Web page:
Feb. 7—F-22 Fast Facts Wingspan: 44 feet, 6 inches Length: 62 feet, 1 inch Height: 16 feet, 8 inches Speed: Mach 2 class Ceiling: Above 50,000 feet Cost: $143 million All statistics from the United States Air Force.
More than a decade after the final Marietta-made Lockheed Martin F-22 rolled off the assembly lines, the F-22 program notched its first air-to-air "kill" this weekend as it shot down a suspected Chinese spy balloon over the South Carolina coast.
The balloon, which was spotted earlier in the week over Montana and Idaho, traversed across the U.S. last week before being hit with a missile off the South Carolina coast Saturday.
A Lockheed spokesperson confirmed the fighter, stationed at Langley Air Force Base, was one of nearly 200 F-22's built at the sprawling Marietta plant.
The F-22 pilot used a single AIM-9X Sidewinder air-to-air missile to bring down the balloon, the Department of Defense said.
As of Monday, the United States had begun to recover parts of the balloon from the Atlantic Ocean.
Chinese officials have taken responsibility for the balloon, but claimed it was a weather-monitoring device, an argument rejected by U.S. military officials. China has criticized the U.S. shooting it down as a "clear overreaction."
"It didn't pose any threat to any person or to the national security of the US," Foreign Ministry spokesperson Mao Ning told journalists in Beijing on Tuesday.
Asked whether the balloon uproar had weakened U.S.-China relations, President Joe Biden told reporters Monday, "No. We've made it clear to China what we're going to do. They understand our position. We're not going to back off. We did the right thing. And there's not a question of weakening or strengthening. It's just reality."
A second Chinese balloon has been spotted over Latin America, flying over Colombia, Venezuela, and Costa Rica without incident.
In recent years, Chinese balloons have been spotted over countries across five continents, including in East Asia, South Asia and Europe, a senior U.S. defense official said Saturday. The balloons had been previously spotted near Texas, Florida and Hawaii, as well as the Pacific Ocean island of Guam, where the U.S. has naval and Air Force bases, people familiar with the matter said separately Monday.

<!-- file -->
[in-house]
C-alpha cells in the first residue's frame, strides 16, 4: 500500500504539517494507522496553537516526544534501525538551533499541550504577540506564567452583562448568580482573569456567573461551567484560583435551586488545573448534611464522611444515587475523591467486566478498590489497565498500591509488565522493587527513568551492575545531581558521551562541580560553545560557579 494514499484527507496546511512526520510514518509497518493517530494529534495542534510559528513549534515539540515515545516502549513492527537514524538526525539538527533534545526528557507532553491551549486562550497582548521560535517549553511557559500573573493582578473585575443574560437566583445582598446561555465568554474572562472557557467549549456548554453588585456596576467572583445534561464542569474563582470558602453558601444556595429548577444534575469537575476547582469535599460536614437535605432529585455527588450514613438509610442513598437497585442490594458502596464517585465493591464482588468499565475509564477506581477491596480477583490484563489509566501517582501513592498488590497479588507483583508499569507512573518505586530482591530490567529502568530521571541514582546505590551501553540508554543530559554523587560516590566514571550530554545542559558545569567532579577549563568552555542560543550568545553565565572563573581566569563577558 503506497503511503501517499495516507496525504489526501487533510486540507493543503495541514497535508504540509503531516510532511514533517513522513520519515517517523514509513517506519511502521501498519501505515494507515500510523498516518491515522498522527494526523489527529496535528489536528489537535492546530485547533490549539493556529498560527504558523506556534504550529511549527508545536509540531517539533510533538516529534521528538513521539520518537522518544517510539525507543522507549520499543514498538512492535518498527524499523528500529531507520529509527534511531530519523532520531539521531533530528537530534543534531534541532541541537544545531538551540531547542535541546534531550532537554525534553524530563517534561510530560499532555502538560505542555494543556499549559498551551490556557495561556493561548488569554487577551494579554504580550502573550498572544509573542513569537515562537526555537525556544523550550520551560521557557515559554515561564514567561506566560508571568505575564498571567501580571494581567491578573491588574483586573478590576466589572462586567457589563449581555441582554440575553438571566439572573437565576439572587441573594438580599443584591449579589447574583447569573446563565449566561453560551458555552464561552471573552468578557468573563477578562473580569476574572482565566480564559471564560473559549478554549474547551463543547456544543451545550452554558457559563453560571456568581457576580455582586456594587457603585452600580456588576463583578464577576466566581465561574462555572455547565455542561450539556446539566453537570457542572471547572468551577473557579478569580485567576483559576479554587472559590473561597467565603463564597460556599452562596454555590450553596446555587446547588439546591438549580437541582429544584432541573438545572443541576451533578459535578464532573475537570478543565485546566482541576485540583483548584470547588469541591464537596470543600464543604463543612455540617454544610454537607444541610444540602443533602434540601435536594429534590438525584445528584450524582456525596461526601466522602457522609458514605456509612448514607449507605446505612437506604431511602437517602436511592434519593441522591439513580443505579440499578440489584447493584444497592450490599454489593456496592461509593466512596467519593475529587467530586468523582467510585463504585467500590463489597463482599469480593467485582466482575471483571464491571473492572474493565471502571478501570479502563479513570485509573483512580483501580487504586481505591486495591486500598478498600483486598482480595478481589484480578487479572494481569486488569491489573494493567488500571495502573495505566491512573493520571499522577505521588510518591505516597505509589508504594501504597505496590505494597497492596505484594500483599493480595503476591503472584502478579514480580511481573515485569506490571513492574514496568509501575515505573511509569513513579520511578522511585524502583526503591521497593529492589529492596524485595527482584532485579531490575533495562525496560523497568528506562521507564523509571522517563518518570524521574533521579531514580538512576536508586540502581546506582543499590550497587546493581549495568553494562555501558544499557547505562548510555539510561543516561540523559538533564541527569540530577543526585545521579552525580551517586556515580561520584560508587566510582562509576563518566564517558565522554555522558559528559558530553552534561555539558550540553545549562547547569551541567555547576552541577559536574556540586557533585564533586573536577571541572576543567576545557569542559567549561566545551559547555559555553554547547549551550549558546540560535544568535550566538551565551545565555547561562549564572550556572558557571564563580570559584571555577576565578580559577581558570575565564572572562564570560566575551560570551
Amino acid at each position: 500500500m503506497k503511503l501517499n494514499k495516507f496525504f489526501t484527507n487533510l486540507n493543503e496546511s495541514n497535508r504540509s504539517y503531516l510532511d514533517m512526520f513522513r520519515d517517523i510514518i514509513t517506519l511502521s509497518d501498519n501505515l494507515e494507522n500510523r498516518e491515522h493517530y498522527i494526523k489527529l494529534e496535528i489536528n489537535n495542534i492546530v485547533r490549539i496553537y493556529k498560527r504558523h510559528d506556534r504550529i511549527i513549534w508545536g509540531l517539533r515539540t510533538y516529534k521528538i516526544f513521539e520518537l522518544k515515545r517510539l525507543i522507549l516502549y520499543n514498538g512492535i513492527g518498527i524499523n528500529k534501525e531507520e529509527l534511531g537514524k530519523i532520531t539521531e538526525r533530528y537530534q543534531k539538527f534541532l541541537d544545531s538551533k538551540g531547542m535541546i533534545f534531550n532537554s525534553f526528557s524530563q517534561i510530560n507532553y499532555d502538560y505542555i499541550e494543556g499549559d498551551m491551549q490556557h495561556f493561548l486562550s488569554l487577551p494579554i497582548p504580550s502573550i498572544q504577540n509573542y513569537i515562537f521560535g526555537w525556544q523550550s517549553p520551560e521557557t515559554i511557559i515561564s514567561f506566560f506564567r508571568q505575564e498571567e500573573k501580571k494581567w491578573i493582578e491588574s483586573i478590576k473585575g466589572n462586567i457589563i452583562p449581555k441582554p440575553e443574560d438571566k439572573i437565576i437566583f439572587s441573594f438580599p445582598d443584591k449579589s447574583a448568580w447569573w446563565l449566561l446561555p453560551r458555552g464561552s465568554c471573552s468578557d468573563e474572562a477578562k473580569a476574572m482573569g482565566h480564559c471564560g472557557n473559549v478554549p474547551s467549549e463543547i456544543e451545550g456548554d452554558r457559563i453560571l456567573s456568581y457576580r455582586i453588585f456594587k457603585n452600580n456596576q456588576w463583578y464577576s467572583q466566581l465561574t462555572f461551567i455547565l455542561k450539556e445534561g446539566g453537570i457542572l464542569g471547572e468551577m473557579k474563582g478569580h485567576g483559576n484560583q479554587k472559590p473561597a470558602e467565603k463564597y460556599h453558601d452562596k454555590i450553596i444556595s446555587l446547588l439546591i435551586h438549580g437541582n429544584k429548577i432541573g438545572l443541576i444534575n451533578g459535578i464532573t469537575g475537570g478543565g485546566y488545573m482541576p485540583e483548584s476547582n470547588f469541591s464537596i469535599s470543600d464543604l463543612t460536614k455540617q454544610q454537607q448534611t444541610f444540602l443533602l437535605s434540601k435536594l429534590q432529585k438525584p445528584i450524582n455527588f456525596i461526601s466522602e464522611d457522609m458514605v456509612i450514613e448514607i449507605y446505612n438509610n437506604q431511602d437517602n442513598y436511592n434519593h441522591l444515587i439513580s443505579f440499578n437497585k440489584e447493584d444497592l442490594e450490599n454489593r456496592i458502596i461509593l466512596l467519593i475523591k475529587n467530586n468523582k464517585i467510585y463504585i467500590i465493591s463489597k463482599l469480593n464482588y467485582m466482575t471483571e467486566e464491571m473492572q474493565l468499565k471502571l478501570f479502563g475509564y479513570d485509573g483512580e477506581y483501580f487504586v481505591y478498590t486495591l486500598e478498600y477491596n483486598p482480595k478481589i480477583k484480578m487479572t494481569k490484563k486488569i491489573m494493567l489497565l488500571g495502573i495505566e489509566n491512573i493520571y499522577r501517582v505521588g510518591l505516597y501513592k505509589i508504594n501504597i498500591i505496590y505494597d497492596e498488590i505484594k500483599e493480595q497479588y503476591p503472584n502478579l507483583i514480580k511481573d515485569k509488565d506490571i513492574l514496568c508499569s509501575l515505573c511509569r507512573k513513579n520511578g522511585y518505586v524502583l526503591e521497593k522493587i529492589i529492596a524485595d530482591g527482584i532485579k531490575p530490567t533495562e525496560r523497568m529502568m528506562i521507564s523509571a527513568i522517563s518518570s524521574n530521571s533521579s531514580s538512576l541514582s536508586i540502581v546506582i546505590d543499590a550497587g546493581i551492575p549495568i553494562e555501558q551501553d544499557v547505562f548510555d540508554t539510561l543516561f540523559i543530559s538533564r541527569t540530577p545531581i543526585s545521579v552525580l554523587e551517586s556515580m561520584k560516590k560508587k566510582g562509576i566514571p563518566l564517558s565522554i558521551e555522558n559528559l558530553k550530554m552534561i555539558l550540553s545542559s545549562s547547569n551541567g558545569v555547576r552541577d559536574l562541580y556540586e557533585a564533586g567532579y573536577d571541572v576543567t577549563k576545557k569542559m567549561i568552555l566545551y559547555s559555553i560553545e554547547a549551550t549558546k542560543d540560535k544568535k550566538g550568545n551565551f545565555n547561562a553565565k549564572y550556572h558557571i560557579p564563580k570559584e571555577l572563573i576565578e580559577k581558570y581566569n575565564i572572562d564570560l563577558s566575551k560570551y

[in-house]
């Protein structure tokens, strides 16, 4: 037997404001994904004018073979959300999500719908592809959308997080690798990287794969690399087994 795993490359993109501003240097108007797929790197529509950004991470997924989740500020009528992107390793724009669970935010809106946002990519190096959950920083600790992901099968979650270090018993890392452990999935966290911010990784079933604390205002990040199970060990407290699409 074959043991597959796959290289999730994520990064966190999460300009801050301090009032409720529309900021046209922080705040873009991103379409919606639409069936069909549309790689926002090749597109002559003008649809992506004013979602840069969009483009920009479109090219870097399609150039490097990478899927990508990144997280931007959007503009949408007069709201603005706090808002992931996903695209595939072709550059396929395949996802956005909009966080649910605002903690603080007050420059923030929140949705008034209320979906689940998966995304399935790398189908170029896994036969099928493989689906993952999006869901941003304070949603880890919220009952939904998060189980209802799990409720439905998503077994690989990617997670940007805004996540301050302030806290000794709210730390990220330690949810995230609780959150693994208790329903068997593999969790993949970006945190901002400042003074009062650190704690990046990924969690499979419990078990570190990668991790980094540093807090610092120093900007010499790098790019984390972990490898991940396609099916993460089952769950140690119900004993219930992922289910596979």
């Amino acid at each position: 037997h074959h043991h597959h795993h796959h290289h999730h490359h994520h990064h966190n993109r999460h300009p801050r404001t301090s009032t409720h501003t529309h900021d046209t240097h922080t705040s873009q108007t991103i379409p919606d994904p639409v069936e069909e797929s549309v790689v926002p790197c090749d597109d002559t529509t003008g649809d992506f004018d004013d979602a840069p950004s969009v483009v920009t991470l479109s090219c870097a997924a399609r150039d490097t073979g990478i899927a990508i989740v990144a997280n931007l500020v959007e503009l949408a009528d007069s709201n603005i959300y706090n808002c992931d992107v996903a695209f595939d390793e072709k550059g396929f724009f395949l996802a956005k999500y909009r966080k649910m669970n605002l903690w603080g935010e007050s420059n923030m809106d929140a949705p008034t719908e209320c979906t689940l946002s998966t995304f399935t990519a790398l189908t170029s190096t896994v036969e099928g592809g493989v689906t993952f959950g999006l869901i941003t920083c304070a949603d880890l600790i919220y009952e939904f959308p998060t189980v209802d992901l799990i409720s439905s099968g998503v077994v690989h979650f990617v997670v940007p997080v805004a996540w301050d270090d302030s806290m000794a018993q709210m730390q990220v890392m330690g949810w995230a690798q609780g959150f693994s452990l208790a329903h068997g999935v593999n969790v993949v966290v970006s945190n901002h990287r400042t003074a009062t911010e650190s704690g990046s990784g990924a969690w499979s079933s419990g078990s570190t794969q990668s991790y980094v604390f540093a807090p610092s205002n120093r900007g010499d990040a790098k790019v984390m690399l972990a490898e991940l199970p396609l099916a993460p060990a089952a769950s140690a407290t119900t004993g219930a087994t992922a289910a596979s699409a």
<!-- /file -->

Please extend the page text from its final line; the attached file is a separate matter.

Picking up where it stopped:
Alleged Chinese spy balloons were spotted on several occasions during former President Donald Trump's administration, including three instances where they traveled near sensitive U.S. military facilities and training areas, according to people familiar with the matter.
Though billed as a top-of-the line fighter jet, defense analysts said the balloon takedown was the first time an F-22 was used to destroy an aerial target.
"Shooting down China's balloon was indeed the F-22's first air-to-air kill," Rebecca Grant, an Air Force systems specialist and president of IRIS Independent Research, told Bloomberg News. "Americans watched an unfriendly aircraft get shot down over our skies."
Lockheed first won the F-22 contract in 1991 after a yearslong bidding war, with the next day's MDJ headline declaring, "WE WIN!"
"It was the most exciting thing, as exciting as having a baby," retired Marietta plant head Micky Blackwell, who helmed the F-22 program, told the MDJ in a later interview.
Blackwell, who began working on what was then known as the Advanced Tactical Fighter program as a 43-year-old engineer in 1983, credited the contract with saving Lockheed's aircraft-building business.
"We were not going to be a viable aircraft manufacturer anymore if we didn't win the F-22," Blackwell said. "So it was an all-out effort to win. We got the best program managers in the company together to prepare our design — the best finance people, the best design engineers, the best support people, anyone who had a finger in the pie. It was an absolute must-win for us."
The maiden voyage of the F-22 was in September 1997, when the first Raptor was flown out of Dobbins Air Reserve Base in Marietta by then-51-year-old Marietta resident Paul Metz.
Lockheed built 187 of the aircraft between 1991 and 2011, with the Marietta plant serving as the final assembly point for the plane. In 2005, at peak production, there were 5,600 employees working on the aircraft, 944 of them in Marietta.
The Air Force was originally expected to purchase hundreds of the planes, but orders gradually declined as the U.S. shifted from the Cold War to the War on Terror. The final order was ultimately cut to the figure of 187 aircraft in 2009. The plane was long criticized for its cost and the service's failure to use it, as the Pentagon spent $67 billion to buy 187 of the supersonic jets.
The jet first made its combat debut in 2015, nine years after it was deemed warfare-ready. The stealth fighter known as the Raptor was used primarily to carry out guided air strikes against Islamic State positions in Syria and Iraq.
Bloomberg News contributed to this report.